White SW Computer Law
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Steve White, Principal - White SW Computer Law

It is not uncommon for an employer to be found liable for the acts of its employees, but in the matter Houghton v Arms, the High Court, on appeal from the Federal Court, considered whether an employee could be found liable, in addition to their employer, for misleading or deceptive statements made in the course of their employment.

In Australia, misleading or deceptive conduct in trade or commerce is governed by the Trade Practices Act 1974 (Cth) (“the TPA”) and corresponding State and Territory Acts. In Victoria, the relevant State Act is Fair Trading Act 1999 (Vic) (“the FTA”).

Mr Arms commenced Federal Court proceedings against WSA Online Limited (“WSA”) and two of its employees seeking declaratory relief and damages in respect of alleged misleading and deceptive conduct.

WSA was subject to a deed of company arrangement, a factor that may have limited the extent to which any damages awarded against it would have been recoverable by Mr Arms.

At trial, Mr Arms obtained judgment against WSA in the sum of $58,331, but his claims against the employees were dismissed.

Mr Arms successfully appealed against the dismissal of his claims against the employees and before the Full Federal Court on the basis that an employee acting within the scope of their actual authority could be liable for misleading or deceptive conduct. As a result, judgment in the sum of $58,331 was entered against WSA and the two employees.

The two employees appealed the decision of the Full Court to the High Court.

Mr Arms traded as “Australian Cellar Door” and planned to offer an online “cellar door” sales service to small to medium independent wineries with the aim of reducing the sales tax on wine sales and the commission normally payable to agents or distributors.

WSA was engaged for web site design, construction and administration services. The two employees, Mr Student and Mr Houghton were described as the “WSA Online project manager” and the “guru of interactive website design and development” respectively.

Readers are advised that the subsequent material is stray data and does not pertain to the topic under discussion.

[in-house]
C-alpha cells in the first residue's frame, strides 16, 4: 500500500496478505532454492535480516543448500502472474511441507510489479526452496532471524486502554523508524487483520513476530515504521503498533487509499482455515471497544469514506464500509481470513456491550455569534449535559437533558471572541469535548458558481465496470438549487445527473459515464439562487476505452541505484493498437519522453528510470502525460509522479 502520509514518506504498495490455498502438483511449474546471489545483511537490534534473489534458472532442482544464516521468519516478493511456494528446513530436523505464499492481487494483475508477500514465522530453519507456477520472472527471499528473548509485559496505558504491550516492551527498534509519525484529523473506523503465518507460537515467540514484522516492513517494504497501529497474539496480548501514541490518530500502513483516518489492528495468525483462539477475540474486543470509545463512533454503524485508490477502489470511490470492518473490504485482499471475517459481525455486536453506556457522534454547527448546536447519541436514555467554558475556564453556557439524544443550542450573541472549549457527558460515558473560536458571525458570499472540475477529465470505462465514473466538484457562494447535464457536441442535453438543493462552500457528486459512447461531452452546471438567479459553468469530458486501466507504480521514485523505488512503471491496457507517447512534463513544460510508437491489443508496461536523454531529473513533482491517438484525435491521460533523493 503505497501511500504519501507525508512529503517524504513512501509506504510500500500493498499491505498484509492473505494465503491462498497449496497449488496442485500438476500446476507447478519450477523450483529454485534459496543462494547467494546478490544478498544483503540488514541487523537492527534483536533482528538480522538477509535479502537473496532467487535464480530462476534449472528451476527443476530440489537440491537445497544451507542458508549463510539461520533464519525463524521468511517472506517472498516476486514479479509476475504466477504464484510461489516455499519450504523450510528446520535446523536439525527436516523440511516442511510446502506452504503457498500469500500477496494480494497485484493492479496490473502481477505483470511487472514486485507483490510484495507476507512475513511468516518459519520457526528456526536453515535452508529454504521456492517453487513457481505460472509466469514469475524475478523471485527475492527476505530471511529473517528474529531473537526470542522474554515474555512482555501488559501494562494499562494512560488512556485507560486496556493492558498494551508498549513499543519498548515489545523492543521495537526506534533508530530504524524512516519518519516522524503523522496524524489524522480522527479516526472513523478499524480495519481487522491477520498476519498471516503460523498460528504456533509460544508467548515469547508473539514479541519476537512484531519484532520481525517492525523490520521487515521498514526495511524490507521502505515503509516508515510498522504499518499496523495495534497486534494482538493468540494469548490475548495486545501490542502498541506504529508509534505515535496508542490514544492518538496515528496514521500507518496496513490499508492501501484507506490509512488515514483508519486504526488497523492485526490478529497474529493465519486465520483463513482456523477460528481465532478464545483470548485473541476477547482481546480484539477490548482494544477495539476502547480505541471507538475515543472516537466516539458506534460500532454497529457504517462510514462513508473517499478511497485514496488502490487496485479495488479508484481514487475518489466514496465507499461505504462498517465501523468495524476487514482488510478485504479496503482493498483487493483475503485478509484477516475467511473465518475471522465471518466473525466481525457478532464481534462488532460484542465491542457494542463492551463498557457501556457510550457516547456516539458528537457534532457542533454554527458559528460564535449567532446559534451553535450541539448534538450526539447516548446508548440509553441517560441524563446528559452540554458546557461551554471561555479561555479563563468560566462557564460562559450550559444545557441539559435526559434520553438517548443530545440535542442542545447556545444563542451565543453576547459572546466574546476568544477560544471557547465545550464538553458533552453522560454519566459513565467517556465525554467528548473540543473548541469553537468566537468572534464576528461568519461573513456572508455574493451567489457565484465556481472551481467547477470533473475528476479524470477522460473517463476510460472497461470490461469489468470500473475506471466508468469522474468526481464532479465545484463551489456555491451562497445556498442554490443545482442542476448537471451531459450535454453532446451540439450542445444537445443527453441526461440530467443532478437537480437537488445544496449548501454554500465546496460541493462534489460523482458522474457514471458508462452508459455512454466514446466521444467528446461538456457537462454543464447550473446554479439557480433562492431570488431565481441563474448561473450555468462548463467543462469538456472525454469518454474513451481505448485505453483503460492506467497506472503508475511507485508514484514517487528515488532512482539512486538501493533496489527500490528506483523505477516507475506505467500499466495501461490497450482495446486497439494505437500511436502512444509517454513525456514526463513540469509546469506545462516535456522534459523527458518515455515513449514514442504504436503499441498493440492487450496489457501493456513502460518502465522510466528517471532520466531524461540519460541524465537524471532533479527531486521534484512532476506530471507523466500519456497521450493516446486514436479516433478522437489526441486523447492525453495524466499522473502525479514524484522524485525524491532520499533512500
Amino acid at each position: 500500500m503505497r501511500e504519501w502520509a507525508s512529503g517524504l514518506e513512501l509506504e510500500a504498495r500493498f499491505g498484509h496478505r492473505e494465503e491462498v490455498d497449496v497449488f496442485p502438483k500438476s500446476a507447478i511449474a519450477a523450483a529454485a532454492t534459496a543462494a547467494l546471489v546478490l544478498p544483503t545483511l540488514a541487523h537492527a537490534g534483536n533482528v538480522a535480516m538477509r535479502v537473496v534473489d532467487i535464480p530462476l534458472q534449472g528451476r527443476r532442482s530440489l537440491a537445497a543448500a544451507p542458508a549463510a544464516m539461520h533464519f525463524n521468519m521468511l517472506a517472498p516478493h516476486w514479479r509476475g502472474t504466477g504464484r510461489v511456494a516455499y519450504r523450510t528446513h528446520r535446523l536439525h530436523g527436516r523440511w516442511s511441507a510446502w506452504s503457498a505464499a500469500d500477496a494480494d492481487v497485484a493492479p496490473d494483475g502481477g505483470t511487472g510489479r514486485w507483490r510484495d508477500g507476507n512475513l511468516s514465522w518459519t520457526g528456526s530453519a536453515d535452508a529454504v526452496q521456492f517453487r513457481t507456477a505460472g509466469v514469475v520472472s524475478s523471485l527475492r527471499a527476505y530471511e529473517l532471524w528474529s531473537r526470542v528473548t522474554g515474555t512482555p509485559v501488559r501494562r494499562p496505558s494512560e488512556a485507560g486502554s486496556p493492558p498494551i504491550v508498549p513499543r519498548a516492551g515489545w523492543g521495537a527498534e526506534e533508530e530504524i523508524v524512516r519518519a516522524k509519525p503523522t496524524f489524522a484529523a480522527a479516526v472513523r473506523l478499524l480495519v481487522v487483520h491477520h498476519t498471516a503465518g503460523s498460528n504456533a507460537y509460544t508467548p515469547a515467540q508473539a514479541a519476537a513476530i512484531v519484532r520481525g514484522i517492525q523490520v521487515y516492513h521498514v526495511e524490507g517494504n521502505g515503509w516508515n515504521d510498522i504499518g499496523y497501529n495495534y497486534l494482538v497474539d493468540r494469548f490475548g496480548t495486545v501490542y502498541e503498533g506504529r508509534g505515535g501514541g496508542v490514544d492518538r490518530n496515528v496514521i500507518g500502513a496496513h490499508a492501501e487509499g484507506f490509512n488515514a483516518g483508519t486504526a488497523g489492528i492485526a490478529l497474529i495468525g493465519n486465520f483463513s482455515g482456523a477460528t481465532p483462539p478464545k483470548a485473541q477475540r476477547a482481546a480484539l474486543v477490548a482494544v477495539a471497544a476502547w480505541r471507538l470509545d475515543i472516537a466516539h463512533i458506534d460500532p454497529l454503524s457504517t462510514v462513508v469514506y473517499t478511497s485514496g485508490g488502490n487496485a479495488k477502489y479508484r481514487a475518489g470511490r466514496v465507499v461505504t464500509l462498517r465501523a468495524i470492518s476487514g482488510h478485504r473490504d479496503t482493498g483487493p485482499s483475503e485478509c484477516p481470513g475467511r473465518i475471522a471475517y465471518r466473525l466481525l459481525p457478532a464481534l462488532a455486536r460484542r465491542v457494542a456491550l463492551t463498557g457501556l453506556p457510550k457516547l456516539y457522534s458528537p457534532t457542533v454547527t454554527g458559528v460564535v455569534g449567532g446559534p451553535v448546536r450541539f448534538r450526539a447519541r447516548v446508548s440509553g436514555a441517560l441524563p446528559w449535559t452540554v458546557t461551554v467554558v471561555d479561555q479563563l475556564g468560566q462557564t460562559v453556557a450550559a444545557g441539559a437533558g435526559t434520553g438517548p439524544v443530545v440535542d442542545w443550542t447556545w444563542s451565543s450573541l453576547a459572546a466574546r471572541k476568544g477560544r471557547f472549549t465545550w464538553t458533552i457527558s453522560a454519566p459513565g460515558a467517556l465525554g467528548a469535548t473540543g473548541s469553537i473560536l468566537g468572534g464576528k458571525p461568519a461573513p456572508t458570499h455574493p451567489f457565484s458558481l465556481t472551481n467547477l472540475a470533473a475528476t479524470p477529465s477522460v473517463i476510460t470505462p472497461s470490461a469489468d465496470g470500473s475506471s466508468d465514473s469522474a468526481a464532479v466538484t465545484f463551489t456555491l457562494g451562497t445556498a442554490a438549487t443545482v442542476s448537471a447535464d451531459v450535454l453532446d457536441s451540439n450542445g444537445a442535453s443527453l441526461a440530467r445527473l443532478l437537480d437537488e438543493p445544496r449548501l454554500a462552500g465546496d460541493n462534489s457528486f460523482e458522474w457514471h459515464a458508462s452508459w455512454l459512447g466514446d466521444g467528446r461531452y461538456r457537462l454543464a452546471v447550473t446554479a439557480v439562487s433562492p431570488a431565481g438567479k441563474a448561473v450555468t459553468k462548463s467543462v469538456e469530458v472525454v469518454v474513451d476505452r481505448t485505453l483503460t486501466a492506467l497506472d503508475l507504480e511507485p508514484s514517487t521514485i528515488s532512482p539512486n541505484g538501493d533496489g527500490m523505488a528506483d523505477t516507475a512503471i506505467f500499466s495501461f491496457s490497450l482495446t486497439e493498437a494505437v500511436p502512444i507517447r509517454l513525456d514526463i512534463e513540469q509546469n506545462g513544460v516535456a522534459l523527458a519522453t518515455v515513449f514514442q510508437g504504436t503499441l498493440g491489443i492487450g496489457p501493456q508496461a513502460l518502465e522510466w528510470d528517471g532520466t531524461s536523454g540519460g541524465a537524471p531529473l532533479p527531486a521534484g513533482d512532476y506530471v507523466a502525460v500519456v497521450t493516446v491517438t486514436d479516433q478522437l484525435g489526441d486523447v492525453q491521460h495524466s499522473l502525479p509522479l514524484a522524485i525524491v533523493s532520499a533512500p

Various representations were made by Mr Houghton to Mr Arms about the credit card payment system that could be implemented for Mr Arms’ business, which were incorrect. Mr Arms was only informed about the true nature of the proposed credit card payment system days before the website was due to be launched.

To preserve the credibility and goodwill of his business with the wineries, Mr Arms made various changes to his proposed business structure which resulted in the business operating at a loss for 12 months, after which a new business structure was adopted and the business began making a profit.

At first instance, Ryan J found that, had Mr Arms known the true position, he would have adopted the new business structure seven months earlier, and consequently would not have lost the sum of $58,331.

However, Ryan J found that there was no case to answer by the employees as they had not engaged in trade or commerce on their own account as distinct from being an employee of WSA. The High Court did not agree with Ryan J on this point.

The High Court found that despite the fact that the employees were not themselves business proprietors and that their activities were an element of WSA’s trade or commerce not their own, they were nevertheless engaged in conduct in the course of trade or commerce and therefore were within the ambit of the FTA.

As noted by the High Court, in other areas of law such as tort law, the status of an individual as an employee does not divest that person of personal liability for wrongful acts committed while an employee.

The High Court saw no good reason for treating the FTA any differently, particularly when the main purposes of the FTA include the promotion and encouragement of “fair trading practices”. The High Court considered that the exclusion of employees from the misleading or deceptive conduct provisions of the FTA would not promote that object.

This decision substantially increases the exposure of employees to claims, as misleading and deceptive conduct (s52, TPA) has no mental element, in that it is not a prerequisite for such claims that the employees knew that the conduct was misleading or deceptive, it is enough that they were engaged in the conduct innocently or otherwise. Previously the employees would have had to have known that conduct was misleading and deceptive (s75B, TPA).

The employees’ appeal to the High Court was dismissed and they were ordered to pay the Mr Arms’ costs.

It is important for both employees and business proprietors to realise that they are not able to use the business as a shield against their own misleading and deceptive conduct and should consider such claims a real risk, particularly in circumstances where the business is insolvent.



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